Why pool dimensions affect price—but not always as you may expect
When it comes to the price of building a swimming pool, size matters.
Inground pool dimensions—square footage, perimeter, and depth—will affect the project’s total construction cost. However—and this is where it gets a bit confusing—sometimes size does not matter to the price all that much. Or, size does not matter as much as or in the ways you might expect it to.
Allow us to explain.
“Base” pool construction costs drive retail prices.
Ultimately, the dollar amount that a pool builder specs out for a new pool begins with the basic construction costs. From these, a pool builder develops the retail prices they charge.
For starters, it’s key to understand that no matter the size of a residential concrete pool, the required construction phases—such as excavation, plaster, and concrete (gunite/shotcrete)—remain the same. That means a pool builder must arrange for and pay various tradesmen to complete each stage to build the project.
To illustrate, let’s look at the first major phase of building, excavation. To make way for the pool structure, a large hole must be dug and tons of dirt cleared out.
Heavy machinery, such as a track hoe, must be transported to the job site. That fundamental aspect of the excavation process carries a certain cost. An excavation specialist, who must be paid, will need to come out as well in order to operate the equipment.
Other paid crew members, known as trimmers, will also arrive on site to hand-shape features of the future pool, such as the steps and contours. Once excavated, the removed dirt usually needs to be hauled away from the job site; this expense will vary on local factors, such as length of travel time and local dumping fees.
Barring any special conditions and depending on local factors, the process for digging the average 30-foot pool might take 6 – 8 hours, or the better part of a workday.
All of the factors described here are fundamental to excavation, and the associated costs are present with every project. With this in mind, a pool builder factors these job costs into their “base” cost for excavation. In turn, this cost will drive the ultimate total retail price that’s charged to pool buyers.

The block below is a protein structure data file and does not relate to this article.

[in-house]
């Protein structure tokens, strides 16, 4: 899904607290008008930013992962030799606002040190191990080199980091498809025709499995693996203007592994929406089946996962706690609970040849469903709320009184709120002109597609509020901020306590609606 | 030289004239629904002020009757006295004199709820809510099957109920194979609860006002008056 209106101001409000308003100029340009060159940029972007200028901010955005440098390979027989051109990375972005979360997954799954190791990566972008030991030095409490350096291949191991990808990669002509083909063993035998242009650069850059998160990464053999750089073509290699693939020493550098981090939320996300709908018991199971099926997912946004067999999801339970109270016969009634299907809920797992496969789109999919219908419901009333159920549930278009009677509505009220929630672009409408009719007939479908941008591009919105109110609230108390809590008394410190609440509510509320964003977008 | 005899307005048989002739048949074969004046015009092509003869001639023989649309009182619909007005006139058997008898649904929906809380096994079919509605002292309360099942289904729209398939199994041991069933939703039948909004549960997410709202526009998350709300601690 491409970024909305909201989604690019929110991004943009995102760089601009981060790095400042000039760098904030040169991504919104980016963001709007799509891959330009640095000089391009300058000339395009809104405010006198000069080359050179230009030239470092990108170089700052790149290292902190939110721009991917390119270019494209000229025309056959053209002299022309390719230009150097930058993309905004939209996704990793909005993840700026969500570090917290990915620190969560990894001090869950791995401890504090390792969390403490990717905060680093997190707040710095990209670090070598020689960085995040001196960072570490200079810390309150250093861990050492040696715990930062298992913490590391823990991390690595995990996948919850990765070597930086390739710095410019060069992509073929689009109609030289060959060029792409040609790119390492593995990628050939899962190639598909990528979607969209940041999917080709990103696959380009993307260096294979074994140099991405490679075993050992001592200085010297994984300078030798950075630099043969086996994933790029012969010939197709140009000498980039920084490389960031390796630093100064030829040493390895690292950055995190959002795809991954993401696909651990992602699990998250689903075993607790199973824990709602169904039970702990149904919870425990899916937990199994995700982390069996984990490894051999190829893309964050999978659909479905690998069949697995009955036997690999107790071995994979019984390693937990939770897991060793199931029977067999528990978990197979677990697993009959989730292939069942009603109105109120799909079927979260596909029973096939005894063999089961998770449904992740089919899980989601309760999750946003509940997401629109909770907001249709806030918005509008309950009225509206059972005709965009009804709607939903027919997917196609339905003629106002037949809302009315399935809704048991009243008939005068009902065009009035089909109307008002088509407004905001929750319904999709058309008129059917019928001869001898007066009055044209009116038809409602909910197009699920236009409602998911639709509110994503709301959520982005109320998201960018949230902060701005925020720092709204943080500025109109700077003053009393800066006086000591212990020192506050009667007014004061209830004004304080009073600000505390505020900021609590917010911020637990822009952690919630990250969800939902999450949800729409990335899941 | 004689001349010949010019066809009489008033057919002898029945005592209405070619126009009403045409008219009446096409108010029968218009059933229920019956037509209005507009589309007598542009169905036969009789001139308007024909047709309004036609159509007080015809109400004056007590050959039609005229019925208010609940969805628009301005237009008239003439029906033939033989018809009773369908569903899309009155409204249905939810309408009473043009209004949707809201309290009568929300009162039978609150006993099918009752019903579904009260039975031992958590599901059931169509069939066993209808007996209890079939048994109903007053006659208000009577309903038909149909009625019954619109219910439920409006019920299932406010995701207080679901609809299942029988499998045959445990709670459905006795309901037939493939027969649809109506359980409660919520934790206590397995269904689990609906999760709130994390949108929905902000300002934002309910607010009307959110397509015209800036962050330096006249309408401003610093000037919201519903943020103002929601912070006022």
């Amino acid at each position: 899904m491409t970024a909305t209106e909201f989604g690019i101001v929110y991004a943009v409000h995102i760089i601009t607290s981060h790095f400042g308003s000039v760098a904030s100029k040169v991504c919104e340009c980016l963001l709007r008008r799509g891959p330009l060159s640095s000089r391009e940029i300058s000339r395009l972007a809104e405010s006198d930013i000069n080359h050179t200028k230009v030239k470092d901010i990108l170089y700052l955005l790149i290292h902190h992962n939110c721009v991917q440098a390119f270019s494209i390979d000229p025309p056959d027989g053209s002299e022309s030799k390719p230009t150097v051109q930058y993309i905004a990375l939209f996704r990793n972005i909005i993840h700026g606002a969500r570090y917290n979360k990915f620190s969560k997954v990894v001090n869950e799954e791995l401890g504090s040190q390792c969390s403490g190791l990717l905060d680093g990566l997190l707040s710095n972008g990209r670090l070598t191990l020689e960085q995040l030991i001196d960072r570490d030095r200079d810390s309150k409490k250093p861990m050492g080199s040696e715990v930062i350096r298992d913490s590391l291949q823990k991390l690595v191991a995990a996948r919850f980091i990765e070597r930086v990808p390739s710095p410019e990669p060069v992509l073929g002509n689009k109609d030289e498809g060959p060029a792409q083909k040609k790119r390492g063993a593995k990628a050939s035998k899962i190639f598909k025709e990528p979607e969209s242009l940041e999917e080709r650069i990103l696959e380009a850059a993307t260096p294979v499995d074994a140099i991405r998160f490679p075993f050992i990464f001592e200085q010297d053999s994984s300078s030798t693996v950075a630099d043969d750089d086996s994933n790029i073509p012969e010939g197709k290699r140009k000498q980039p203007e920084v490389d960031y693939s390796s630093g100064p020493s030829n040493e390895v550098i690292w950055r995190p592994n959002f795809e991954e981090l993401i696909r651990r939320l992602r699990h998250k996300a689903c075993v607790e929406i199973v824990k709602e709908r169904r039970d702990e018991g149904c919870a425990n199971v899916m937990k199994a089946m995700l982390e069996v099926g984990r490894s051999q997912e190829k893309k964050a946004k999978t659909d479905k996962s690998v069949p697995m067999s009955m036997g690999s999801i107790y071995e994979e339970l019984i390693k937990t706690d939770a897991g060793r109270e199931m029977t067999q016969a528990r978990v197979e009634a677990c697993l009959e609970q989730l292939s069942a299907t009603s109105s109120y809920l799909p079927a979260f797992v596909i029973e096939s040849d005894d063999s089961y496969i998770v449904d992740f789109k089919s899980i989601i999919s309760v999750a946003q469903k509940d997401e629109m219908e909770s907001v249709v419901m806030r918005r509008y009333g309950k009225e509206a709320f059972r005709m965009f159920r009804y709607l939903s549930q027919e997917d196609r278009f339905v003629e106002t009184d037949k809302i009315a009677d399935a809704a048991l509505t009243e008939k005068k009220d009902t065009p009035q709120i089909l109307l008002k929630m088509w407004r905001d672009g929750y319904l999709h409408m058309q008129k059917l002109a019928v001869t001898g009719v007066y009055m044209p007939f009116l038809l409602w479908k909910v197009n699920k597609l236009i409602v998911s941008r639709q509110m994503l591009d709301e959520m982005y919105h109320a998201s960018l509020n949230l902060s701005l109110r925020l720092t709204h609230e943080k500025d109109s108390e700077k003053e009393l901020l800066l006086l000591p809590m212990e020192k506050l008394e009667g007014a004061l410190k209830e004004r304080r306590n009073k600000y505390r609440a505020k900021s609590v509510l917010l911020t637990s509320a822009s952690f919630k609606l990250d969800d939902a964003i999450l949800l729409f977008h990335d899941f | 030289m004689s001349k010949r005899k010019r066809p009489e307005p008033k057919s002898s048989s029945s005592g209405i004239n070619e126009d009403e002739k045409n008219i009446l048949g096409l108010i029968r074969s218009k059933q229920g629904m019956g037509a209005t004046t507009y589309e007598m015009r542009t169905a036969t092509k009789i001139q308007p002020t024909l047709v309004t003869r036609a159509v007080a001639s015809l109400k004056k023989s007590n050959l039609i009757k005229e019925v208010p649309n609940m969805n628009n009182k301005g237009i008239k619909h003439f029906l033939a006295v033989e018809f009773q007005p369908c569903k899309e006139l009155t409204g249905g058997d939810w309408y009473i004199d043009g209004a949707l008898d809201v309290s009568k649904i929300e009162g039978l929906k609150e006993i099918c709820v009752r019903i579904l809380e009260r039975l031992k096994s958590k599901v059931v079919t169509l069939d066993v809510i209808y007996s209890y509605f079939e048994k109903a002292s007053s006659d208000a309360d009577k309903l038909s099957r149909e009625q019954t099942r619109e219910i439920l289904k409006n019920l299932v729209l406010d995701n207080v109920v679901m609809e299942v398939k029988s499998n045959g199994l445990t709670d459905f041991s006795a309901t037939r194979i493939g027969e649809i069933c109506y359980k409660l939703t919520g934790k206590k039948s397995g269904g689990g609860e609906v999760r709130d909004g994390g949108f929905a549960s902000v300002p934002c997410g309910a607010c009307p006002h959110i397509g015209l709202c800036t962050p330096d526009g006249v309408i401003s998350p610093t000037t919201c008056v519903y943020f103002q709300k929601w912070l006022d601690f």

After excavation, each of the other construction stages will follow. From the power installation by a licensed electrician, to the crew laying tile along the pool’s perimeter water line, each phase has an associated cost.
The key point here to remember is this: Whether a new pool is small, medium, or large, the overall building process is identical. Pool companies program these fundamental costs into their base price and the contract amount they ask for.
To this, they add other costs related to client requests for optional features, material upgrades, accessories, and other design choices—as well as variables related to pool dimensions.
Increasing pool size may increase construction costs—but not all of them.
So now you understand that pool builders have some pre-set costs “baked in” to their base price. However, that base is only a starting point. As with any kind of construction project, dimensions influence total cost.
Continuing with the example of excavation: Compared to a dig site for a 30-foot pool, one for a 40-footer might take an additional 2 to 3 hours to complete. If a builder’s base-price excavation formula relies on expenses for a 30-foot pool, the builder will have to add to the retail price to cover the additional amount.
However, just because the pool is 25% longer does not mean the excavation price will increase 25%. You cannot always a draw a straight line from size to price; remember, there are those fundamental costs like transporting the machinery to the job site.
Much like menu items at a restaurant, pool prices do not always have price increases that directly relate to size. Often, an 8-ounce steak does not cost proportionally more than the 6-ounce cut.
That’s because the restaurant has to pay the chef, the electric to run the grill, and a variety of other related “base” costs. However, it did pay its beef supplier more for the larger cut of steak. It gets complicated. Let’s look at some other reasons why.
Cost increases vary for each construction phase.